Rosanne Cash Reflects on How the Music Industry Can Change Its Sexist Status Quo
Like many other woman who make music for a living -- especially as one who has done so for over 40 years -- Rosanne Cash has experienced a great deal of sexual harassment and mistreatment within the industry. The singer details some of her memories of those experiences in a new essay for Billboard about how the #MeToo movement has brought awareness of the problem front and center.
"[I remember] the regional label-promotion guy who drove me around to radio stations in his car, the menacing sexual overtones he made to me, and how scared I was, in the middle of nowhere, wondering how I could get out of his car and who would find me if I couldn't," Cash recalls. "The radio guys who grabbed my waist and slipped their hands down my back and over my a--, whose pecks on the cheek became unwelcome nuzzles on the neck. And much worse. The rock star I opened for who pursued me relentlessly, no matter how many times I rebuffed him, all in front of his band and crew -- all of whom knew his wife and kids. The sudden hostility from a renowned musician in a private moment, the verbal abuse from another that threatened to become -- and became -- physical."
As horrific as her experiences were, Cash explains that they are not unique -- nor even particularly extreme -- among the women who work and have worked in the music industry alongside her. Furthermore, the most important question of her article is how, today, the music industry can change a culture that, for years, has promoted rampant sexual assault and mistreatment of women, children and men.
Cash goes on to discuss the issue of what should be done about artists and industry members who have committed these kinds of offenses: "And what happens to those artists who realize the damage they cause, express remorse and change? Do we forgive them?" she questions. "What about the men who 'grow out of' bad behavior? I knew many men in my 20s who did evolve. Do we allow them to chalk it up to youthful indiscretion, or freeze them in amber and effectively end their careers?"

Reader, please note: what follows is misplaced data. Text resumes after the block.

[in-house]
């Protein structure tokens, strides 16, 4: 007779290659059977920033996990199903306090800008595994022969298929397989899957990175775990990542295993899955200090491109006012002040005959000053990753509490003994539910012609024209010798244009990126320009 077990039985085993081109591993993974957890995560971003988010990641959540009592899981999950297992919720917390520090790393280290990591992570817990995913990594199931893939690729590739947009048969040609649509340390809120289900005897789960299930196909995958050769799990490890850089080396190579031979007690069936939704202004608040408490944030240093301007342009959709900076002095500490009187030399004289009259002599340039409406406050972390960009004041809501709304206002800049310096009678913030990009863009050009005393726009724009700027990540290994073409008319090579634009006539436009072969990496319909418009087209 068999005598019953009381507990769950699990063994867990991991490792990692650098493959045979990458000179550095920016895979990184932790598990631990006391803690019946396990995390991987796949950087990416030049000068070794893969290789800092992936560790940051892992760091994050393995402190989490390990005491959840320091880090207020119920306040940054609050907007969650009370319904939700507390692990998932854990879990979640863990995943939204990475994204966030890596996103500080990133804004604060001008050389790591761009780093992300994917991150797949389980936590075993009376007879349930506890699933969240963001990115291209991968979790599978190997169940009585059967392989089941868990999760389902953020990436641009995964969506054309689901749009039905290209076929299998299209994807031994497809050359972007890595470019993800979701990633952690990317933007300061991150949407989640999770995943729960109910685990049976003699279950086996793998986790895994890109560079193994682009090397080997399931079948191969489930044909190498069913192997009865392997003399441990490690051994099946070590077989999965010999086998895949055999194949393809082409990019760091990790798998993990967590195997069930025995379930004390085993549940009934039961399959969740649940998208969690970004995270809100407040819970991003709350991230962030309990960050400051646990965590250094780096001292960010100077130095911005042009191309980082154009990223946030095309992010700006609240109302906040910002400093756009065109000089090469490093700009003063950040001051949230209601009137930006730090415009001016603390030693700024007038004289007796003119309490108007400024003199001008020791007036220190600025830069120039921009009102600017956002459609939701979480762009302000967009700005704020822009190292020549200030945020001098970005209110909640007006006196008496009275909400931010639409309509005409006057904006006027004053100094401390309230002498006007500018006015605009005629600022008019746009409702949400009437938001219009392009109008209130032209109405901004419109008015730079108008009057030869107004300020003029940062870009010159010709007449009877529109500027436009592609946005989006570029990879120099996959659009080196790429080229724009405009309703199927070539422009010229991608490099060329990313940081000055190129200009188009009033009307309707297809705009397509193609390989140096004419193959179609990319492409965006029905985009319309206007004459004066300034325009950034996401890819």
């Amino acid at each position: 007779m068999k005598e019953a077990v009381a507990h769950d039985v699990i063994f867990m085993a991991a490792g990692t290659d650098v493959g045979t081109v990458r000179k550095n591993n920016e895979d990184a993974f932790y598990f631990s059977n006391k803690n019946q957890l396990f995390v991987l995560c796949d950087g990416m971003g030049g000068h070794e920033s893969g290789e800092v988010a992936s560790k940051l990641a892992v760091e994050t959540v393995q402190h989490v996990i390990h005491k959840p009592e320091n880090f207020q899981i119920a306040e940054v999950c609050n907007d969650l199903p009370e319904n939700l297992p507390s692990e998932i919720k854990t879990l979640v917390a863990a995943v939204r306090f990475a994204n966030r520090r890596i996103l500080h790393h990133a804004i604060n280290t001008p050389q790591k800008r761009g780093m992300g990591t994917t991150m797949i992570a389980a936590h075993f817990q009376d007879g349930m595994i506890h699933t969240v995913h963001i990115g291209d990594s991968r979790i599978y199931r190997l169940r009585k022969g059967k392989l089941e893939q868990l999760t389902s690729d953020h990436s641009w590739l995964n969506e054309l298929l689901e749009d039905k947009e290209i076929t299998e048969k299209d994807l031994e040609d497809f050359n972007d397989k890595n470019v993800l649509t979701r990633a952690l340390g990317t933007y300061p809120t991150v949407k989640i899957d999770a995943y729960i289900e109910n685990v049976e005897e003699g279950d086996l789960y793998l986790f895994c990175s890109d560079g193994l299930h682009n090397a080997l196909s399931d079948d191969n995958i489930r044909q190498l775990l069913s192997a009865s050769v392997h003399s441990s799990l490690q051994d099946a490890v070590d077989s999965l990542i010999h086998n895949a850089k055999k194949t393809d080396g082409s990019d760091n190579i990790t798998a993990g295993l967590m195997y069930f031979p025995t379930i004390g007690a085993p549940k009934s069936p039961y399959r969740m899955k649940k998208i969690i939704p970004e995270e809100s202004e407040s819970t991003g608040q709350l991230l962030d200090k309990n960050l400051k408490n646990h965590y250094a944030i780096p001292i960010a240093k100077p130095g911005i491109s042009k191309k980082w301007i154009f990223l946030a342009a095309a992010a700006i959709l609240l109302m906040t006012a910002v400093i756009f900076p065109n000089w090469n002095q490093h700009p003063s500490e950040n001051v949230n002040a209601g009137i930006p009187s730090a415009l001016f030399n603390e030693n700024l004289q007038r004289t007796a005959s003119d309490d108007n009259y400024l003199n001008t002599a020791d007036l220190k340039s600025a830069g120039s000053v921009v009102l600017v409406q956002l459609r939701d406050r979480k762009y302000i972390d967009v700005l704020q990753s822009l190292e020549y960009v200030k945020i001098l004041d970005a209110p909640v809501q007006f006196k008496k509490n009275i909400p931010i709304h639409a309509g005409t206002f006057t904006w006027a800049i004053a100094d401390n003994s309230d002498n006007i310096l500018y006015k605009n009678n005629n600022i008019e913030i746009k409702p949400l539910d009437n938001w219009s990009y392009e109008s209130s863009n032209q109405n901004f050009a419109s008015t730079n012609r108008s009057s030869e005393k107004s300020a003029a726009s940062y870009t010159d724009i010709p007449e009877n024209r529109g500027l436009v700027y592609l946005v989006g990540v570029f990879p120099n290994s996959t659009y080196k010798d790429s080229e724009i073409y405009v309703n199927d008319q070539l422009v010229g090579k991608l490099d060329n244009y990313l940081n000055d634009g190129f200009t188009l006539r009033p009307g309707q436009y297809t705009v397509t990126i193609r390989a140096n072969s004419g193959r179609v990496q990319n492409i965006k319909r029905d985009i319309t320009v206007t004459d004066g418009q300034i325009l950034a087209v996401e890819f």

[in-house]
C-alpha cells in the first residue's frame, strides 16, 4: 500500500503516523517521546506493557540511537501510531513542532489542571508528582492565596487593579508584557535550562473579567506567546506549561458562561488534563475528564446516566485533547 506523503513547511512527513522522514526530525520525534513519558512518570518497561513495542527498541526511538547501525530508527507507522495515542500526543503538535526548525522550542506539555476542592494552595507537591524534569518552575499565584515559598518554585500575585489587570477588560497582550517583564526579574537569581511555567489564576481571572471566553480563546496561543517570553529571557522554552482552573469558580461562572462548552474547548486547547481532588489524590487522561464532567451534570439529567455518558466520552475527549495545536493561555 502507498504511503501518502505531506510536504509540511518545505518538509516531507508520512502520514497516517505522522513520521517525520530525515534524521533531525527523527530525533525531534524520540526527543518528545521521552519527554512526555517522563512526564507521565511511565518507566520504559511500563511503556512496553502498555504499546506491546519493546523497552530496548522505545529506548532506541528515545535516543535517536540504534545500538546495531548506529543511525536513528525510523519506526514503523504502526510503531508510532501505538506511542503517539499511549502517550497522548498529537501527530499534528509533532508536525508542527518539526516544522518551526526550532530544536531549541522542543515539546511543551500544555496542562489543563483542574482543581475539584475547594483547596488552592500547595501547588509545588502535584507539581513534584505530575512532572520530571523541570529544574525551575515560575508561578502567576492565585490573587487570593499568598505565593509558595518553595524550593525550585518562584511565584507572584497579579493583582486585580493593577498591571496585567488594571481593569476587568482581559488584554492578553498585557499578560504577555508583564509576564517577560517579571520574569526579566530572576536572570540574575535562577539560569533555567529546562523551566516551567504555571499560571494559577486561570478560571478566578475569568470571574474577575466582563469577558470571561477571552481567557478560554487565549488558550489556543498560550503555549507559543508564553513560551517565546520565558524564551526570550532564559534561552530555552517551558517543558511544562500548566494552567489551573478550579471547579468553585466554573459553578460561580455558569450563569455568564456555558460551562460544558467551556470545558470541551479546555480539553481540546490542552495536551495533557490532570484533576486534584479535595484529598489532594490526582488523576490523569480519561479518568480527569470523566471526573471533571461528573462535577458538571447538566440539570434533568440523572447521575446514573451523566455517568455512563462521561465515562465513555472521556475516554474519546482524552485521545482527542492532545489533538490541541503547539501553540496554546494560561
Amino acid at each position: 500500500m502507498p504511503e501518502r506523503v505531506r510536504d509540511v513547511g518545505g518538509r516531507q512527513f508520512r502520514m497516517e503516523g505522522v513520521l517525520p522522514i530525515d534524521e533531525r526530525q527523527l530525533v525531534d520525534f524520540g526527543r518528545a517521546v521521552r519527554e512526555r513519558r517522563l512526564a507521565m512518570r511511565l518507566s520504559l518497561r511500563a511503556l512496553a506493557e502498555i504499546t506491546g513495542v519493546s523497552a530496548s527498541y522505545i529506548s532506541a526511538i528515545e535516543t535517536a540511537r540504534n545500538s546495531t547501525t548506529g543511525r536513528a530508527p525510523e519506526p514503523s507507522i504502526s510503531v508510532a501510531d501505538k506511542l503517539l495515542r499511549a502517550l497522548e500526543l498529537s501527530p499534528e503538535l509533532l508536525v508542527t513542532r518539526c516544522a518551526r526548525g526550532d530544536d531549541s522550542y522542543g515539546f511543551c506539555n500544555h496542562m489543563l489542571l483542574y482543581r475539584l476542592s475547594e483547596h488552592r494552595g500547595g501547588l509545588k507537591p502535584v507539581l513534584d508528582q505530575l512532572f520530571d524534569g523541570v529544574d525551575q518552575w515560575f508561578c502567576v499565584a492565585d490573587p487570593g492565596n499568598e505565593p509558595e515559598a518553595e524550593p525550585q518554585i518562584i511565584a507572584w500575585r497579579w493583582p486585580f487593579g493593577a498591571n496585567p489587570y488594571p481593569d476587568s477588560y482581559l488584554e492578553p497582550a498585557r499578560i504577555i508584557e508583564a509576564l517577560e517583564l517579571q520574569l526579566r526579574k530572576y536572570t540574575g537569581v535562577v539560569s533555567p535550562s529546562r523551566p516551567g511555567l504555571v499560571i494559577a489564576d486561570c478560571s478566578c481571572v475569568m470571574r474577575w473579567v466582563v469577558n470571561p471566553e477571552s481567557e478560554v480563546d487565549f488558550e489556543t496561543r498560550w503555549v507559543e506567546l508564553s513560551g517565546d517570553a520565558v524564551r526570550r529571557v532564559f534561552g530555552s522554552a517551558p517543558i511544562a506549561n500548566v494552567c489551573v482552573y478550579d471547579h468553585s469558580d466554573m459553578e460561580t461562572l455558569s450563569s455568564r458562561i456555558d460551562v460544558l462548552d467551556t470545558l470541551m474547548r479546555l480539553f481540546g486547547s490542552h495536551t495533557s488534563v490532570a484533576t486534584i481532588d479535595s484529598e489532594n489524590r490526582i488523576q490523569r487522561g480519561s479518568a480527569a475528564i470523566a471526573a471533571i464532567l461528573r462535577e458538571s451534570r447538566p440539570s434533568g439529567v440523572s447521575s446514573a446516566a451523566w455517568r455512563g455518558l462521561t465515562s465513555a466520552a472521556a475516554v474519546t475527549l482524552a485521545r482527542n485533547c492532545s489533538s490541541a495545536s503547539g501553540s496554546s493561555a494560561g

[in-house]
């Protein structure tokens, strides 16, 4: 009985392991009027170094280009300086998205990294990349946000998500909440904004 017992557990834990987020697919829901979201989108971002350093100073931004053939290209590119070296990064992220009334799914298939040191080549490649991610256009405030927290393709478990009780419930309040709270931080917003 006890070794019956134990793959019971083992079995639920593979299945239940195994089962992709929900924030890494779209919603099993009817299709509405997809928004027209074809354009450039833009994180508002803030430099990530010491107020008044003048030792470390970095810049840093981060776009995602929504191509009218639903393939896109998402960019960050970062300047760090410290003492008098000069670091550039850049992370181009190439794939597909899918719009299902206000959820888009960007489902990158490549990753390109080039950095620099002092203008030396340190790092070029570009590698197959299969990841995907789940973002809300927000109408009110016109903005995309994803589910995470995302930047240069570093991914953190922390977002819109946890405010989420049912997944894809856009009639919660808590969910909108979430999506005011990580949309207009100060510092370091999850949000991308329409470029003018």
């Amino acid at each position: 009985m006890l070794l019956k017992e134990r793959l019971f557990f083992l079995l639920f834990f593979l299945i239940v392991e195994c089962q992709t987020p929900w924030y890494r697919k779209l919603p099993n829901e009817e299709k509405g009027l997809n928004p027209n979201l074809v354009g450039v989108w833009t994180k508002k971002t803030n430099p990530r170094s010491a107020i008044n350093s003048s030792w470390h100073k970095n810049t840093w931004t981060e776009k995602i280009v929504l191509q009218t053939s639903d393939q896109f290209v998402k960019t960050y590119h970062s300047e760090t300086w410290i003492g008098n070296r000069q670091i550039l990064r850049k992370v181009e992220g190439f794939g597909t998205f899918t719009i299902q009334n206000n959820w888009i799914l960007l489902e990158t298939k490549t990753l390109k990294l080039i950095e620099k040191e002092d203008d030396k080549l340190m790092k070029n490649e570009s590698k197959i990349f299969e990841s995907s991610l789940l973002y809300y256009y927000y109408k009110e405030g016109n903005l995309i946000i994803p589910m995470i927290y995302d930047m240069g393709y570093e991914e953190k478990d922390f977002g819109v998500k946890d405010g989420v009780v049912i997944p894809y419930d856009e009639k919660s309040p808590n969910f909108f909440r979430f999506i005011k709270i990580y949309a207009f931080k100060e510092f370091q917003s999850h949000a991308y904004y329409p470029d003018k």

It can be difficult to know how to punish artists -- or people in any role -- who behaved incorrectly earlier in their careers, especially in the midst of an industry that has been so flagrantly permissive of such behavior. Cash says that, from her perspective, there are varying degrees of damage.
"I've forgiven plenty of men who acted like a--es, fueled by ignorance and testosterone," she writes. "I can't forgive those who acted with real malevolent intent, driven by misogynist rage and the urge for physical dominance."
Still, the problem of how to treat offenders -- especially those guilty only of what Cash refers to as "selfish promiscuity," who subsequently faced the consequences and learned from their mistakes -- highlights the need to change what is generally condoned within the music industry. Cash points out the need to refocus the climate of the business as a whole toward inclusivity, and fostering creative growth.
While that shift will not eliminate those who seek to cause damage and harm to others, it will eliminate the possibility of people mistreating others out of ignorance, or as a product of a culture of sexual misconduct.
"We should all be able to say we just don't know any men who make women -- or children, or other men -- collateral damage in the course of their creative fulfillment," she concludes.
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